The Tokyo Metropolitan Government has announced plans to build the world’s first completely ESG focused city. A high-tech, sustainable city on reclaimed land in the capital’s bay area. The Tokyo Bay area is blessed with plenty of waterfront nature, it is Japan’s leading logistics terminal, and it is also home to the Tokyo Waterfront City area which features diverse commercial and entertainment attractions. But the best part of the development is that it offers an unused stretch of land (1,000 hectares). During the 2020 Olympics, this unpopulated area was used to host canoeing and rowing events. After that it’s only been used for waste disposal.
The sustainable city is set to be an extension of Tokyo, making the capital of Japan bigger and better. With the futuristic high-tech mini city Japan hopes to be a blueprint for what other future cities could (or maybe should) look like. The city’s governor believes that the so-called "Tokyo eSG"will have significant international impact, as well as creating a ripple effect for sustainable cities throughout Japan.
Can Japan pull it off?
We will have to be patience to determine the success of the eco city because it won’t be finished until 2050. That being said, there is not much doubt Japan can pull this off, because it is not the first time in history the country has built a revolutionary city: In the 18th century, Japan’s capital, then known as “Edo”, was the world’s biggest city with a thriving circular economy. Additionally, in 1923 the entire city had to be rebuilt after being devastated by the Great Kanto earthquake.
However, the Japan of today has work to be done... Japan ranked only 29th out of 63 countries on the ranking for digital competitiveness in 2022. With this score Japan has dropped 7 places from their highest ranking in 2018. In the categories “International experience”, “Opportunities and threats”, “Agility of companies” and “Use of big data” the country scored last. In comparison to the rest of the world, it has fallen behind in the digital transformation shift.
Japan has fallen behind in economic growth. From the 1960’s till the 1980’s Japan had one of highest growth percentages in the world. However, even though growth has slowed down, the country still is the third biggest economy in the world, with a nominal GDP of $4.94 trillion (USD). On top of that, Japan has the lowest inflation among the major economies, with the consumer price index rising only 2.8% in August this year, compared to 8.3% in the US and 9.1% in the EU.
From landfill to sustainable paradise
With Tokyo eSG, Japan hopes to attract ESG focused venture capital and startups from around the world to bring new technologies to the country. It already has a green finance scheme in place that provides subsidies to sustainability-focused foreign asset managers and fintech companies. The subsidies have received substantial foreign interest: In the first year it has drawn 48 applicants from 17 different countries. Interesting initiatives, such as a credit card company that measures the carbon footprint of every purchase. Another company measures the CO2 emissions of employees, raising awareness. By attracting more start-ups Tokyo hopes to create a vicious cycle of tech companies and ESG investments. Insight and sourcing capabilities from abroad is welcomed in Japan because the PropTech industry is nascent in comparison to the global ecosystem.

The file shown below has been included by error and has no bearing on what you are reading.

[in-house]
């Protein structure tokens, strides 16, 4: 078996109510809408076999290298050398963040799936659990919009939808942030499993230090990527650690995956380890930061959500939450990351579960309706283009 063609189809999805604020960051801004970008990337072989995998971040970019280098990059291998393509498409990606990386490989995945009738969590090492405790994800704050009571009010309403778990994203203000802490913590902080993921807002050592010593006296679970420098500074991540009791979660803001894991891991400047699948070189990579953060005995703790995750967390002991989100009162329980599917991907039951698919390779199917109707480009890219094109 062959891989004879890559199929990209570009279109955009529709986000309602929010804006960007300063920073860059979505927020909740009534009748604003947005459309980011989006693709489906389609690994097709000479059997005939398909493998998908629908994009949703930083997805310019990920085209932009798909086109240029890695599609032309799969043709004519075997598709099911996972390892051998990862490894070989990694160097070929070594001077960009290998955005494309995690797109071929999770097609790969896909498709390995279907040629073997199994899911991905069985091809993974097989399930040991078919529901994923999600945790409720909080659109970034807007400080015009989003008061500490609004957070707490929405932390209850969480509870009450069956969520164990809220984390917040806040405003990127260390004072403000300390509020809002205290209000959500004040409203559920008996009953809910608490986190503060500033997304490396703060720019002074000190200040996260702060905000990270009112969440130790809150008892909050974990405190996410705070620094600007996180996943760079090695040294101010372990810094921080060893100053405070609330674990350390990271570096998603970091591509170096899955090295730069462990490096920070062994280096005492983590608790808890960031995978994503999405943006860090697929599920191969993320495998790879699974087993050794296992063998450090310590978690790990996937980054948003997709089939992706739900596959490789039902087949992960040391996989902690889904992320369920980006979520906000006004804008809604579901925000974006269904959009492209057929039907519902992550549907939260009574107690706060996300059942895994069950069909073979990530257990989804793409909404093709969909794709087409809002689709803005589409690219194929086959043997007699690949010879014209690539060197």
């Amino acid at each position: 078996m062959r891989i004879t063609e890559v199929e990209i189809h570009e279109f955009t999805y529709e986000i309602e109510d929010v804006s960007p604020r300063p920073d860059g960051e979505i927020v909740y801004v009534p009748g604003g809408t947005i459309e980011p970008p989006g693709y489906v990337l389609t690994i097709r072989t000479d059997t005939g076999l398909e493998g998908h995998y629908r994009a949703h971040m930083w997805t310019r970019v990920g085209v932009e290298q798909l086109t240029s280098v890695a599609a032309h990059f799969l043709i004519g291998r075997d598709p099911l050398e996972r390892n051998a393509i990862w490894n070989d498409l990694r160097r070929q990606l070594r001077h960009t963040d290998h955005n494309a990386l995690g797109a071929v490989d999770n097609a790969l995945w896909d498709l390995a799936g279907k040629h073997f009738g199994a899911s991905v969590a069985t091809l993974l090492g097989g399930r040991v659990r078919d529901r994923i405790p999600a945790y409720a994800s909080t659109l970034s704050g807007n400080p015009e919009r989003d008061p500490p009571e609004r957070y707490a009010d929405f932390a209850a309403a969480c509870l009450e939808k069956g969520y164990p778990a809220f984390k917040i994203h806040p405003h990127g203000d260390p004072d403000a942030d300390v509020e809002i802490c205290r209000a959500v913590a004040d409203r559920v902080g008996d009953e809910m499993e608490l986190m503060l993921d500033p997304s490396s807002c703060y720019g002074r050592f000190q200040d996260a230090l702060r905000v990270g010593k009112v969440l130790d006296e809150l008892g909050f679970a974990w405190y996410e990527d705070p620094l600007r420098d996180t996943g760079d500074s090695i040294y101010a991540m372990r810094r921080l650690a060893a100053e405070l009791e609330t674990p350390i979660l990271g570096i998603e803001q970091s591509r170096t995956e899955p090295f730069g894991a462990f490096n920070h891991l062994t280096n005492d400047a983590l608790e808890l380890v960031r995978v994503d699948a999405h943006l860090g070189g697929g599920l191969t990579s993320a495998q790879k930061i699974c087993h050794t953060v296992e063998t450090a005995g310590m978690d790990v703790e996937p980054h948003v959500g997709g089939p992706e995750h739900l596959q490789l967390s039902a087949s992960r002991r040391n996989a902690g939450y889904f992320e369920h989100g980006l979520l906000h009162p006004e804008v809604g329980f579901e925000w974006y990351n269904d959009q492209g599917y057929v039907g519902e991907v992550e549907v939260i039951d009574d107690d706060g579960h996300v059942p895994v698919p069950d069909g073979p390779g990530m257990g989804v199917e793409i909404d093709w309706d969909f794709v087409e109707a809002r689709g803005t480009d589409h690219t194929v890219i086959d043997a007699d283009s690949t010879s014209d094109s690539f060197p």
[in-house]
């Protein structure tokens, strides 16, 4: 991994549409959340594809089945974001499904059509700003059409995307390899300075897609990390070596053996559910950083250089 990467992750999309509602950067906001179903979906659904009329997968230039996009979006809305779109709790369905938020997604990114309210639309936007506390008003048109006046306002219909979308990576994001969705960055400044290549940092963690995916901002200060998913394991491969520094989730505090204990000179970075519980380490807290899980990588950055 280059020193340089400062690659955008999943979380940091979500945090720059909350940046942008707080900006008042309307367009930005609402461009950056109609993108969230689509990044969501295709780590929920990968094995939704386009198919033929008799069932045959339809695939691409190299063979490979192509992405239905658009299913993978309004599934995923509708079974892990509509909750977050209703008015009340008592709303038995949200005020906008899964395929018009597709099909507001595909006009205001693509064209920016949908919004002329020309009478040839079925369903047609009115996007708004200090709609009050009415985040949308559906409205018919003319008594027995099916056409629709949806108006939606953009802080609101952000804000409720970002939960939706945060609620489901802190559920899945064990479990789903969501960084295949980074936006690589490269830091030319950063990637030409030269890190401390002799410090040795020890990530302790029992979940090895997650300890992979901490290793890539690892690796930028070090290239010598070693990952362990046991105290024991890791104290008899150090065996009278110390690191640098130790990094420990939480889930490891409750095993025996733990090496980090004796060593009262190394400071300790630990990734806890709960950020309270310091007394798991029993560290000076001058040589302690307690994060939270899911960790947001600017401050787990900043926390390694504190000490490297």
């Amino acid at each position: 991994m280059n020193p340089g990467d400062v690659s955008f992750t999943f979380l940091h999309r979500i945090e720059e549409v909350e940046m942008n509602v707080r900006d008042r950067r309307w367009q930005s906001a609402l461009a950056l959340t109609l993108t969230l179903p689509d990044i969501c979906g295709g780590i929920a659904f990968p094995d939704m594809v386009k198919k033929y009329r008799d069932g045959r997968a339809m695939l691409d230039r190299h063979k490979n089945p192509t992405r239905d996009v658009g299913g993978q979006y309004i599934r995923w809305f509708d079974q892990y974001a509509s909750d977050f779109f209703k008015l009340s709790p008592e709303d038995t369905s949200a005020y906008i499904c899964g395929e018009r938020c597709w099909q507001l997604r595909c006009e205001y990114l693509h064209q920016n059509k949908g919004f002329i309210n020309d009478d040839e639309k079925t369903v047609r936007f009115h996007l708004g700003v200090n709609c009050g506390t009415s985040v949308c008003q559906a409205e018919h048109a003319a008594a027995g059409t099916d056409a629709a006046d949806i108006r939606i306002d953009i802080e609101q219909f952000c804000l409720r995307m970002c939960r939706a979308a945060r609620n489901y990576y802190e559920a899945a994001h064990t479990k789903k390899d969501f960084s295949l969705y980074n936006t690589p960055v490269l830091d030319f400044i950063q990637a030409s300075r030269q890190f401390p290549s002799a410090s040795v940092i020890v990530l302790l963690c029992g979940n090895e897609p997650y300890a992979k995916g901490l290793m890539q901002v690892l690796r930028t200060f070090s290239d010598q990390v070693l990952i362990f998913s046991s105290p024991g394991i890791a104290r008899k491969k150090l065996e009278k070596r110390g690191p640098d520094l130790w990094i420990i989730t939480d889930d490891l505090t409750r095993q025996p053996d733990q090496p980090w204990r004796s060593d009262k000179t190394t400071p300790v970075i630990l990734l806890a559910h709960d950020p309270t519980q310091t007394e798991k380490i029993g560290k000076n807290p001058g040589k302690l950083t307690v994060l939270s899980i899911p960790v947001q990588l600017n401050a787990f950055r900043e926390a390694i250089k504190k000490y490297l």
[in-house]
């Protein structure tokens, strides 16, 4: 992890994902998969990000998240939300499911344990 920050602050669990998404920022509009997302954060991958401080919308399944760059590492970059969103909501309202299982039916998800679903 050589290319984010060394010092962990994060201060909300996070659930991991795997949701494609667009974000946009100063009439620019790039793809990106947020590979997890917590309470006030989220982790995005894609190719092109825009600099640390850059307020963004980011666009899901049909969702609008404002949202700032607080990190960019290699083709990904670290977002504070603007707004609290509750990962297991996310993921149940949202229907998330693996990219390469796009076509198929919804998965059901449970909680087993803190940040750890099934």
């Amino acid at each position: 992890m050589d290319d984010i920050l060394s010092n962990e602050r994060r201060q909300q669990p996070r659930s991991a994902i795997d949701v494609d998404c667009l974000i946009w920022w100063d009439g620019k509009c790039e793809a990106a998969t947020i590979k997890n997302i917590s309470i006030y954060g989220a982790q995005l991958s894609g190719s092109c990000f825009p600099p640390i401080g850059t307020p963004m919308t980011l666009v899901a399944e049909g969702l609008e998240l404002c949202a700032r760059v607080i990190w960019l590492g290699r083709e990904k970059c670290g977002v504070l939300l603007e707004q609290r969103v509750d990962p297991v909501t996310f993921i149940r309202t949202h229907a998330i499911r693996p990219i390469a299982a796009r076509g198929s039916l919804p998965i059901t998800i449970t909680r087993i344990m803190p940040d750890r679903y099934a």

Tokyo eSG will be all about sustainability: powered by hydrogen, wind power and floating solar farms, managed by smart grids. The buildings in the area will be zero-emission and 100% of the public transport will be operated by zero emission vehicles. A subway line will be built for easy access to Central Tokyo, the airport and other main locations throughout the country. Zero emission buses and trucks, as well as fuel cell powered boats will provide the area with goods and services.
Not only parks and green spaces will be part of the city, but greenery will be in place in every possible location to create a rich and green waterfront. Roads and buildings will be surrounded by green.
Along with changing concepts such as the possession of goods and consumption through a sharing economy, a circular economy will be realized in the area. This will include the sustainable use of plastics and other resources and the establishment of new systems for waste management.
According to Japan, Tokyo eSG is going to be a city that can withstand all types of crises, whether it’s diseases, climate change or energy shortages. Tokyo eSG is not Japan’s first move in contributing to a sustainable world: Between 2016 and 2020, the volume of sustainability, social and green bonds sold domestically grew 47 times to a total of more than 2,100 billion yen.
The country is determined to turn the Tokyo Bay Area that was once used as a landfill into a rich, green and sustainable paradise.
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